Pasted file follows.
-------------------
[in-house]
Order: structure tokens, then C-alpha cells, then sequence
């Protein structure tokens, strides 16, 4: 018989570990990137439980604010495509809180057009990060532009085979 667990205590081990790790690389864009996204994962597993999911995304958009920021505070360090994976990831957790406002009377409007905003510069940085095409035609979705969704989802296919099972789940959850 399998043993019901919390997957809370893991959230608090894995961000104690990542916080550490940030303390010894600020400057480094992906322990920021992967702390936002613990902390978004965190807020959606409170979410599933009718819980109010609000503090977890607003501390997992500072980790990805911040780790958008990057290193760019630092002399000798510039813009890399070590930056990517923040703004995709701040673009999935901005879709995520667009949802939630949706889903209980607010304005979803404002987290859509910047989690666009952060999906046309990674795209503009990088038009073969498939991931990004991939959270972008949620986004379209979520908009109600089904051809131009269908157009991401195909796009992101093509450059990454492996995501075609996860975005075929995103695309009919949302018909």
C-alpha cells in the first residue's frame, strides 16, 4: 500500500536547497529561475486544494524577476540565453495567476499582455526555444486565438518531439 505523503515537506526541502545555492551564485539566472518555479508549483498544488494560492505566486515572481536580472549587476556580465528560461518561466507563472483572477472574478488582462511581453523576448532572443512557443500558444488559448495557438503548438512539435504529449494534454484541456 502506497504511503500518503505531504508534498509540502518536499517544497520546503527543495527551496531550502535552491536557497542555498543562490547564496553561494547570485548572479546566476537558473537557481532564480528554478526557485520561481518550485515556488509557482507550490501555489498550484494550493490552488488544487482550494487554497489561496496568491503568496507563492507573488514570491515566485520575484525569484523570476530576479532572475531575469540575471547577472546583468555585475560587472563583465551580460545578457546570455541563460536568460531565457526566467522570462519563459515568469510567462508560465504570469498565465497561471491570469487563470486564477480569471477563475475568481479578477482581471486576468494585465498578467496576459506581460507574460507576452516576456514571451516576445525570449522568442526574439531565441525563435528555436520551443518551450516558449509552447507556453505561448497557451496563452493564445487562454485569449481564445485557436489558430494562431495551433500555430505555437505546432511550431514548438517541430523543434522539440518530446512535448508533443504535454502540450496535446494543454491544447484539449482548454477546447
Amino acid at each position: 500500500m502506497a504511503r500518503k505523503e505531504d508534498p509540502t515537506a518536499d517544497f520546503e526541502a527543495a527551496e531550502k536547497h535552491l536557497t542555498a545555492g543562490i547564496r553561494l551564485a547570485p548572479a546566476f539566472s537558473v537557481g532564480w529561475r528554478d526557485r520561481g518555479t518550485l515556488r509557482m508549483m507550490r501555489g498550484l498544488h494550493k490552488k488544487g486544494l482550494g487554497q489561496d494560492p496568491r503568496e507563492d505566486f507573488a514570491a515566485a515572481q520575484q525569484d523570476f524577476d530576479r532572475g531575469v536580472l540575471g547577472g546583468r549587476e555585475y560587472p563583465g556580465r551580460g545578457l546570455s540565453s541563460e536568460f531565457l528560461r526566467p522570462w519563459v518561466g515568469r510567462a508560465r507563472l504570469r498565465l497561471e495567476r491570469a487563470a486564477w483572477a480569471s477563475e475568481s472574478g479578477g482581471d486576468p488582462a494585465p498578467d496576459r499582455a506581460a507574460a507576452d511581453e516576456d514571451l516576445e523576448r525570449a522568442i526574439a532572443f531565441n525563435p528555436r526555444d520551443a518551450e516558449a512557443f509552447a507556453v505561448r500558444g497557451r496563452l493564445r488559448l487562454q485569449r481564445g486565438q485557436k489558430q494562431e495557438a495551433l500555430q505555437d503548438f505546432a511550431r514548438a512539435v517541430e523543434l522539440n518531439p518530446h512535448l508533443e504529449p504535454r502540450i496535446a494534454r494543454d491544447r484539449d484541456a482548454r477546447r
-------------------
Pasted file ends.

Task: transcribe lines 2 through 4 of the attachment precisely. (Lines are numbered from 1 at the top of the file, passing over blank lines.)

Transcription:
Order: structure tokens, then C-alpha cells, then sequence
């Protein structure tokens, strides 16, 4: 018989570990990137439980604010495509809180057009990060532009085979 667990205590081990790790690389864009996204994962597993999911995304958009920021505070360090994976990831957790406002009377409007905003510069940085095409035609979705969704989802296919099972789940959850 399998043993019901919390997957809370893991959230608090894995961000104690990542916080550490940030303390010894600020400057480094992906322990920021992967702390936002613990902390978004965190807020959606409170979410599933009718819980109010609000503090977890607003501390997992500072980790990805911040780790958008990057290193760019630092002399000798510039813009890399070590930056990517923040703004995709701040673009999935901005879709995520667009949802939630949706889903209980607010304005979803404002987290859509910047989690666009952060999906046309990674795209503009990088038009073969498939991931990004991939959270972008949620986004379209979520908009109600089904051809131009269908157009991401195909796009992101093509450059990454492996995501075609996860975005075929995103695309009919949302018909």
C-alpha cells in the first residue's frame, strides 16, 4: 500500500536547497529561475486544494524577476540565453495567476499582455526555444486565438518531439 505523503515537506526541502545555492551564485539566472518555479508549483498544488494560492505566486515572481536580472549587476556580465528560461518561466507563472483572477472574478488582462511581453523576448532572443512557443500558444488559448495557438503548438512539435504529449494534454484541456 502506497504511503500518503505531504508534498509540502518536499517544497520546503527543495527551496531550502535552491536557497542555498543562490547564496553561494547570485548572479546566476537558473537557481532564480528554478526557485520561481518550485515556488509557482507550490501555489498550484494550493490552488488544487482550494487554497489561496496568491503568496507563492507573488514570491515566485520575484525569484523570476530576479532572475531575469540575471547577472546583468555585475560587472563583465551580460545578457546570455541563460536568460531565457526566467522570462519563459515568469510567462508560465504570469498565465497561471491570469487563470486564477480569471477563475475568481479578477482581471486576468494585465498578467496576459506581460507574460507576452516576456514571451516576445525570449522568442526574439531565441525563435528555436520551443518551450516558449509552447507556453505561448497557451496563452493564445487562454485569449481564445485557436489558430494562431495551433500555430505555437505546432511550431514548438517541430523543434522539440518530446512535448508533443504535454502540450496535446494543454491544447484539449482548454477546447